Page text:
Weather watching is an essential scientific practice. It lets us prepare ourselves for what nature decides to bring us on that day. It’s often taken for granted that for the longest time, humans had no way of telling what the weather was going to be like past hunches. The history of weather watching is fascinating and it would be a disservice to not talk about it. So, that’s exactly what we’re going to be doing today.
Weather watching is the in-depth observation of weather patterns using quality-controlled prediction models. Weather watching can be done on either a local or global scale. Without the comprehensive weather reports provided by weather watchers, people would not be able to prepare themselves for sudden weather changes.
Weather watching is done through observations of pressure, moisture, wind speed, wind direction, and temperature. The consistency of all these factors since the earliest weather observations has helped in making predictions much easier. In addition to that, the advancements in weather forecasting technology have made weather updates more accurate than ever before.
The Radcliffe Observatory is one of the earliest, if not the earliest, weather observatories ever recorded. It has records from as far back as 1772, which gives us insight into what the weather was like hundreds of years ago. The Radcliffe Observatory boasts the longest single-site weather records in the UK and one of the longest in the entire world.
Its creation was thanks to one Dr. Thomas Hornsby (1733-1810), a Savilian Professor of Astronomy. He was entrusted with the funds for the construction of a large observatory as well as all the proper equipment. The building began in 1772 by the Radcliffe Trustees, who promptly gave Hornsby the title of Radcliffe Observer.
The research they took started with observations of air temperature, but surprisingly enough, for astronomical refraction, not the weather. Slowly but surely though, Hornsby began observing the weather until the date of his death in 1810. All of these records are recorded in the annual volumes of the Radcliffe Astronomical, which began in 1849.
For equipment, they would often use very rudimentary thermometers. However, the observatory was always kept up to date with the latest in forecasting technology. In fact, many of the innovations for weather forecasting in the UK stemmed from Radcliffe. Famous institutions include Kew, Greenwich, and Oxford.
The 1850s was when the records started becoming more in-depth and frequent. Photographic and autographic instruments were used to provide more consistent records of rainfall, wind, and temperature. 1881 to the present is complete and reliable, as dictated by the Met Office.
Radcliffe Observatory’s constant observations since its inception to the present day have been a major benefit to weather watching. The link it provides between the weather from hundreds of years ago and the weather today is essential to understanding our world.
Another important weather station in the UK showcases the importance of weather watching to the general public outside of scientific advancements. The creation of Weston Park Weather Station is because of an outbreak of bacterial infections in Sheffield back in 1882.
In fact, this particular use for weather watching is still applied to this day with the recent COVID-19 epidemic. By analyzing the temperature and humidity in the different areas infected with COVID-19 (or not), scientists should be able to determine when an outbreak may next occur and act accordingly.
Elijah Howarth, dubbed “The Prophet”, believed that understanding weather conditions, especially temperature, would help let the local doctors know if an outbreak was going to be likely. The station’s first equipment was bought with the help of a small department in the Board of Trade.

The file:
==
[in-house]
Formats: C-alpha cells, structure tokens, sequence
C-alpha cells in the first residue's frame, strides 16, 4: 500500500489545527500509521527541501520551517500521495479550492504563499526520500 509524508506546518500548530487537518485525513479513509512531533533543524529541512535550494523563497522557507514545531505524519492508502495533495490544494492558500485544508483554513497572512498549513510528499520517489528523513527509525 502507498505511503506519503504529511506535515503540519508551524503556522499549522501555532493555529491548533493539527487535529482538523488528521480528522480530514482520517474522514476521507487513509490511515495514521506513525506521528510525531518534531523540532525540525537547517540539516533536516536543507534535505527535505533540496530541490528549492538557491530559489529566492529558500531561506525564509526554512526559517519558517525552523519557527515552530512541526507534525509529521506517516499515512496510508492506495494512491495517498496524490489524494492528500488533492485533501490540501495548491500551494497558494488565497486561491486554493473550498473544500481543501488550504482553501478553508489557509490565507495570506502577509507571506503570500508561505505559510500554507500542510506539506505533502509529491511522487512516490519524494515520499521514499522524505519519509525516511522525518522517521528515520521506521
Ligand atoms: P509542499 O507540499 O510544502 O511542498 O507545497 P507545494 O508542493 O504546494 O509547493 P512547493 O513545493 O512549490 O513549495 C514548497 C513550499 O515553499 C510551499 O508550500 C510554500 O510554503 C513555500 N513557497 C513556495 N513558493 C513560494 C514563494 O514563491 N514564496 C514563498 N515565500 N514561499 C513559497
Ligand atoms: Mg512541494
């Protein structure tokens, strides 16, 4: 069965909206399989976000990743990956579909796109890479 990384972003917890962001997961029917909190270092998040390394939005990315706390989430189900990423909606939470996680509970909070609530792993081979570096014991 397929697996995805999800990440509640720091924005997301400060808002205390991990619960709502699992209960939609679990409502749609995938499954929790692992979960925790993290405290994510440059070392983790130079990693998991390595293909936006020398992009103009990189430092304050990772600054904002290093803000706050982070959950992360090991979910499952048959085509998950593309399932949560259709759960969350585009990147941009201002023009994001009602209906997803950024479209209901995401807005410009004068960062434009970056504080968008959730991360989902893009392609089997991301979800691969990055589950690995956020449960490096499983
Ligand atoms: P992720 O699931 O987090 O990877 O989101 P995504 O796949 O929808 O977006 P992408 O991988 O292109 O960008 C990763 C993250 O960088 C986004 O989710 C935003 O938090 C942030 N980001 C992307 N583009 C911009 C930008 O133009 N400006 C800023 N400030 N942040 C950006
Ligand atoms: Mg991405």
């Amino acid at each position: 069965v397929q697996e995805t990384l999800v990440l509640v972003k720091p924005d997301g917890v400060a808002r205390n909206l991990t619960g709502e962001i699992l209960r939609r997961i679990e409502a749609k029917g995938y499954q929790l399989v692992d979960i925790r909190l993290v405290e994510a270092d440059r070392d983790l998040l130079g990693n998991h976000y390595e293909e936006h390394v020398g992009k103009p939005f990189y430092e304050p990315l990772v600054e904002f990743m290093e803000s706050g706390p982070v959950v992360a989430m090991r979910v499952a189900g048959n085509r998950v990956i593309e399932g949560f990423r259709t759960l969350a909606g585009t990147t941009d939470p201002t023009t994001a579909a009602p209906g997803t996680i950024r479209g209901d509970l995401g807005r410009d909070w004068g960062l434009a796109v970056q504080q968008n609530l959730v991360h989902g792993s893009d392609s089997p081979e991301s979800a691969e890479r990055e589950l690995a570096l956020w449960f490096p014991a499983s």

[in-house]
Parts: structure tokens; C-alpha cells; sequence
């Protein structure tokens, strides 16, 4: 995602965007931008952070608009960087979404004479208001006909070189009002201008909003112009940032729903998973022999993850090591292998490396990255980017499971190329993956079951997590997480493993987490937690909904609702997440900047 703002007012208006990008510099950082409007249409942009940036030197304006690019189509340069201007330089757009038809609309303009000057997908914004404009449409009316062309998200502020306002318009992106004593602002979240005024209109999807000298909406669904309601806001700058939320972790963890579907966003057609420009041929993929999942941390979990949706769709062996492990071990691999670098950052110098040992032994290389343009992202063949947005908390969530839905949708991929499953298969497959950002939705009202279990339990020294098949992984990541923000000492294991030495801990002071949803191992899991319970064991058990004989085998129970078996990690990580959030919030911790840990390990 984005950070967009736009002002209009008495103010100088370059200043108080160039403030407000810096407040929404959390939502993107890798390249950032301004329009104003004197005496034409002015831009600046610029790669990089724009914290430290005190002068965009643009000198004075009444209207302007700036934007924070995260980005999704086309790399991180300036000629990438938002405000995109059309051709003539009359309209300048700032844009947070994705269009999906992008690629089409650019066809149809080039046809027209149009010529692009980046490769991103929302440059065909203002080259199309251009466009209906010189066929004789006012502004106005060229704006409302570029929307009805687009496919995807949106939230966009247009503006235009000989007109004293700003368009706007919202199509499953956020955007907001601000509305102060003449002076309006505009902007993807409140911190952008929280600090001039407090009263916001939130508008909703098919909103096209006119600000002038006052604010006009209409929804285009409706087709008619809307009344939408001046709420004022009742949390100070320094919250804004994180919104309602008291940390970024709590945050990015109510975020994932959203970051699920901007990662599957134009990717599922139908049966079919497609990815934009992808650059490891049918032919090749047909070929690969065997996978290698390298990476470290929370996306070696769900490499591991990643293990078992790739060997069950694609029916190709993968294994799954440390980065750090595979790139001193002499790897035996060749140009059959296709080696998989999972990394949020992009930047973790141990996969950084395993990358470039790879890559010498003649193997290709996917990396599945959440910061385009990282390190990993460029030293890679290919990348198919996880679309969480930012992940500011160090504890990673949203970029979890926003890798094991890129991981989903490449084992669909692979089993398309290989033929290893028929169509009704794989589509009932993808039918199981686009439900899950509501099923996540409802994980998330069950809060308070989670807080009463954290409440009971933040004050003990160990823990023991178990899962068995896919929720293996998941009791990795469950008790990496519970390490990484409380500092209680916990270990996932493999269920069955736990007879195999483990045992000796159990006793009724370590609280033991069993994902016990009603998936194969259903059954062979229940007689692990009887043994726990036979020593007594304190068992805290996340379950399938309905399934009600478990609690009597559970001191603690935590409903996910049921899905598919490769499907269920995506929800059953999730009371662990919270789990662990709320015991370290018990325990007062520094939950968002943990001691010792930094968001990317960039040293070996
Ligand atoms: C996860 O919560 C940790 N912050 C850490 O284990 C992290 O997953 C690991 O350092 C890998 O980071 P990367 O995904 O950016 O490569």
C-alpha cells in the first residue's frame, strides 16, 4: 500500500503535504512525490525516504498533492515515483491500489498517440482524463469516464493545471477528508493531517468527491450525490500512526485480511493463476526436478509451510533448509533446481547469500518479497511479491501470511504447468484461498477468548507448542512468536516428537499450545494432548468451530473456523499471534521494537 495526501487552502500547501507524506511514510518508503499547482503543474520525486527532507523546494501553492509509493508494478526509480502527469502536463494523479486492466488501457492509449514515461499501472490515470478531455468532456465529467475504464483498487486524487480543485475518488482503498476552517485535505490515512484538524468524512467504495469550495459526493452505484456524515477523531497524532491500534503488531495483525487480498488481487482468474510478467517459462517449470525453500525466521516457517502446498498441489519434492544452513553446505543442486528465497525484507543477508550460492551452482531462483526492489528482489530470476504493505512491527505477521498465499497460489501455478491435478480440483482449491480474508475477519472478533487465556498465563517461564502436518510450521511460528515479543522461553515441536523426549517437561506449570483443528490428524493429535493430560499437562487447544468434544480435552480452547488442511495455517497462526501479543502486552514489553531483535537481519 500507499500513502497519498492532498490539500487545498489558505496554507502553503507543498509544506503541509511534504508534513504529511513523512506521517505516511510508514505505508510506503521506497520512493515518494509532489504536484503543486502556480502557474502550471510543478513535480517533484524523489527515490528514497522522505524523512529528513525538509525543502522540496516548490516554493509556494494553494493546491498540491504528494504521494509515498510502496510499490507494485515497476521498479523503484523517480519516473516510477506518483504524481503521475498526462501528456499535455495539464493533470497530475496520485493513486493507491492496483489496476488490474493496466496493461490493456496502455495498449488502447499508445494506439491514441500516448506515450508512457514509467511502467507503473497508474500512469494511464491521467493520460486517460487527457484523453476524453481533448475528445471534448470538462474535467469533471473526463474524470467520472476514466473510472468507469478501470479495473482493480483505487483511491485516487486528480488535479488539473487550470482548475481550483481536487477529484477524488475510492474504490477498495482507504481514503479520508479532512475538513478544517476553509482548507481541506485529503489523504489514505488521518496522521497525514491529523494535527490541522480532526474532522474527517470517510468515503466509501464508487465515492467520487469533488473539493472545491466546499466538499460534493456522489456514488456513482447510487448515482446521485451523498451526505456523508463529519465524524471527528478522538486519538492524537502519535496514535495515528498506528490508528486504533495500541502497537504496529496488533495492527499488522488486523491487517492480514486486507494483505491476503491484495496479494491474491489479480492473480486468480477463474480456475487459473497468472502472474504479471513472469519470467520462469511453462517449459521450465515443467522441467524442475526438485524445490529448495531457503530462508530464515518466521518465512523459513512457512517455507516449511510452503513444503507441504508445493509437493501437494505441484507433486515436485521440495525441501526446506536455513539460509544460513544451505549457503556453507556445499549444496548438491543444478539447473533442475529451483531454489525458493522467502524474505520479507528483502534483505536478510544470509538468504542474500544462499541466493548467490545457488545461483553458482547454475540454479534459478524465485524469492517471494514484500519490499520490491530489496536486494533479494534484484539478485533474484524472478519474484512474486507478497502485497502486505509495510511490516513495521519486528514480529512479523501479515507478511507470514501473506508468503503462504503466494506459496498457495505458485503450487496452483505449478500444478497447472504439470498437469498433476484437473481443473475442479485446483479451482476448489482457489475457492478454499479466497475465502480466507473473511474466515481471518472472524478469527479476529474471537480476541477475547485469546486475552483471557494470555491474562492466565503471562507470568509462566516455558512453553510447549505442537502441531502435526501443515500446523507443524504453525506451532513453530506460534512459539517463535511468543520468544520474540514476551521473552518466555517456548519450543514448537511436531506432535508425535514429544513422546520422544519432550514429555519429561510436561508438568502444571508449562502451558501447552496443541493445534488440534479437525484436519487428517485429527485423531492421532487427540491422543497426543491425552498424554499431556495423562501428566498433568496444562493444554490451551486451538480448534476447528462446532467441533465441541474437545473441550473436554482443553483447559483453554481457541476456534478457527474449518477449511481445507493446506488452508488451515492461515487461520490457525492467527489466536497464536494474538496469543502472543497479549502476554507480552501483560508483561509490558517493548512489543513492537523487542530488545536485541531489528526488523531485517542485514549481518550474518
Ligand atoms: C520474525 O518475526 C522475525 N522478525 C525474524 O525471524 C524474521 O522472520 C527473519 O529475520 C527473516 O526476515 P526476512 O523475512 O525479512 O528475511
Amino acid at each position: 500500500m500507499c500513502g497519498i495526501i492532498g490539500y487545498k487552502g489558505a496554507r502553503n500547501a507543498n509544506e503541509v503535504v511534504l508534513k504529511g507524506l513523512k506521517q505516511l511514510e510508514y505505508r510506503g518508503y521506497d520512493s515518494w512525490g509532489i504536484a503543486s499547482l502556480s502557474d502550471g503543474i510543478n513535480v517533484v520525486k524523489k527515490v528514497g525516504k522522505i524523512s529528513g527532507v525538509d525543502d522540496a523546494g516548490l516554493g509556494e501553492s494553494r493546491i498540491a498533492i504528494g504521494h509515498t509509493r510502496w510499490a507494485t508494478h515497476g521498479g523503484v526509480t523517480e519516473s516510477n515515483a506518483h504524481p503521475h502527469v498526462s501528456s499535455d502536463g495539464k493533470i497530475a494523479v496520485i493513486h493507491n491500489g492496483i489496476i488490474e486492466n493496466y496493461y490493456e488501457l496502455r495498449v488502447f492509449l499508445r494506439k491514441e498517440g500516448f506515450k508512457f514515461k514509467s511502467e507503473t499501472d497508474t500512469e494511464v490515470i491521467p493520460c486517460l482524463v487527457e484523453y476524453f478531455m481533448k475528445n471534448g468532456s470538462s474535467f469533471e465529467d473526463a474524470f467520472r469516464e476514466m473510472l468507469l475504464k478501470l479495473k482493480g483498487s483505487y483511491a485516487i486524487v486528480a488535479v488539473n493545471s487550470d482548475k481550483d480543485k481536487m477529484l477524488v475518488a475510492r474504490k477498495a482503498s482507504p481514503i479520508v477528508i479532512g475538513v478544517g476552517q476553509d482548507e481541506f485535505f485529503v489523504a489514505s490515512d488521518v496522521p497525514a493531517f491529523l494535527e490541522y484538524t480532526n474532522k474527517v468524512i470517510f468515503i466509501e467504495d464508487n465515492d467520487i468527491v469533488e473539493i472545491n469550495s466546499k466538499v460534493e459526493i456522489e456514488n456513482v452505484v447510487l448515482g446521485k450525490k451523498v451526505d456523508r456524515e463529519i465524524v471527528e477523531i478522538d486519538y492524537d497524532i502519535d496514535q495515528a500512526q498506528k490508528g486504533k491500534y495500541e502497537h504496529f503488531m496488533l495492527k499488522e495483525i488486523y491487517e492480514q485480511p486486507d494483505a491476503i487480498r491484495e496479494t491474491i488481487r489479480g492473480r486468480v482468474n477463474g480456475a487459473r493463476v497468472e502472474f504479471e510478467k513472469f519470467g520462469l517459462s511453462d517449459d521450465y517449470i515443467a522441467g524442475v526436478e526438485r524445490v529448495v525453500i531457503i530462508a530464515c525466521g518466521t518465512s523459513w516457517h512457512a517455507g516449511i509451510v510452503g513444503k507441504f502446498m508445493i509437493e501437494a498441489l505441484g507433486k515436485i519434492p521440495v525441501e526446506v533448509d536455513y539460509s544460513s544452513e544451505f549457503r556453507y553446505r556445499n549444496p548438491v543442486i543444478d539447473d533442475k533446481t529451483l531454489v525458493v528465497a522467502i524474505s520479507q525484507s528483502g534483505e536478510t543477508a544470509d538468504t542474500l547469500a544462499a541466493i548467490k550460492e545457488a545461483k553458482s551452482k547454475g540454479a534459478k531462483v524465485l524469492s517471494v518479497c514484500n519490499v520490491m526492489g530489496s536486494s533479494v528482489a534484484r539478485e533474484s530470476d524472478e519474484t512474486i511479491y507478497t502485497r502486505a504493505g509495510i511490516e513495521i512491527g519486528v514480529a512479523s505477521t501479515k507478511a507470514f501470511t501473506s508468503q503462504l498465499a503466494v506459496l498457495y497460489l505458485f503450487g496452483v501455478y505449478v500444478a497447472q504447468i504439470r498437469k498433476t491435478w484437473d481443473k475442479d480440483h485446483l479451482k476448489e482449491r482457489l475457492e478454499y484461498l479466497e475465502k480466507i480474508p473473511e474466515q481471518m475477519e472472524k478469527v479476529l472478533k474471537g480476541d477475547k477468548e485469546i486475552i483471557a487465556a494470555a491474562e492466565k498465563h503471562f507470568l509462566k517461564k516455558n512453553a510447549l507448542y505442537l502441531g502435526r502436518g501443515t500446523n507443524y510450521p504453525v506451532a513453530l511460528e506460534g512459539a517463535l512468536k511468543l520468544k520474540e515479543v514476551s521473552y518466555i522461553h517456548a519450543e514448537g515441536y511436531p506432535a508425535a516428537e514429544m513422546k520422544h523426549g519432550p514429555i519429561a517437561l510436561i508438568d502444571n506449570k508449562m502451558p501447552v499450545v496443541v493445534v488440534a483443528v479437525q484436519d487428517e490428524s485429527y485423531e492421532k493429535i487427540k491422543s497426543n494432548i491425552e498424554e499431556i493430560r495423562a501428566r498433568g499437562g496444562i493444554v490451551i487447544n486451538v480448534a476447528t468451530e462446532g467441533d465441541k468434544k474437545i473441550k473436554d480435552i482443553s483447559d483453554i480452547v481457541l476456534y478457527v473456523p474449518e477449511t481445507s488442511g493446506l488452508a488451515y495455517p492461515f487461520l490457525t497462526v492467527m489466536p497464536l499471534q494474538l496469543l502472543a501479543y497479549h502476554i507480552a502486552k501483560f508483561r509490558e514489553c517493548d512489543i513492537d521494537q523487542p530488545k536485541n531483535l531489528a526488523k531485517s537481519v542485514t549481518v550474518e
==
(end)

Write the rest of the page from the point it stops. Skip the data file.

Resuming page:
That small department would soon become the Met Office, the main meteorological authority in the UK. Weston Park is one of the Met Office’s first official weather stations for this reason. Its longevity, along with Radcliffe, is why it’s considered one of the most important weather stations in the entire country.
To this day, Weston Park continues to record weather patterns using various techniques and equipment such as state-of-the-art thermometers, barometers, and weather drifting buoys.
The history of weather watching is an important period in scientific history. There’s a lot of benefits to be learned from how observations were recorded back then as opposed to how the weather is recorded now. Determining what the climate is going to be like in the future is important not just for scientific study, but for socio-economic reasons.
After all, the weather affects more than just forecasting equipment. Important activities such as farming, disaster prevention, and travel are all reliant on accurate weather predictions. To constantly improve our current weather forecasting technology, it’s important to look back on how our predecessors did things with much less equipment.
Article Contributor: Bash Sarmiento
The weather today has never been more interesting. The Climatica Basic was one of the original R&D Electronic weather stations. Due to changes in technology and availability of parts it was discontinued. The Climatica Basic hasn’t been made by Instromet since 2012.
The Climatica basic displays wind speed in miles per hour, Knots and Beaufort. It has a gust pointer to show the highest gale. The wind direction is also shown on a dial indicator with compass point graduations.
The Climatica Basic would have been supplied as a complete system with display, junction box, wind sensor and 25 metre sensor cable. These displays are compatible with the current wind sensors we make and supply.
For the latest range of Instromet monitoring products please visit our website at www.instromet.co.uk
There are a number of different applications for the Instromet industrial wind sensor. They are typically connected to a PLC to enable control of ancillary electrical equipment in higher wind conditions. Please see more details of ‘where used’ and ‘typical applications’ below. There are multiple other applications for these wind sensors and please contact us for more details and to let us know where you use your wind sensor.
0-10V wind speed & direction sensor – part no. 357 1000 005
0-10V wind speed & direction sensor DIN rail case – part no. 357 1000 010
4-20mA wind speed & direction sensor – part no. 357 1000 001
4-20mA wind speed & direction sensor DIN rail case – part no. 357 1000 008
(Note the Instromet wind switch can also be used for many of these applications where a PLC is not available).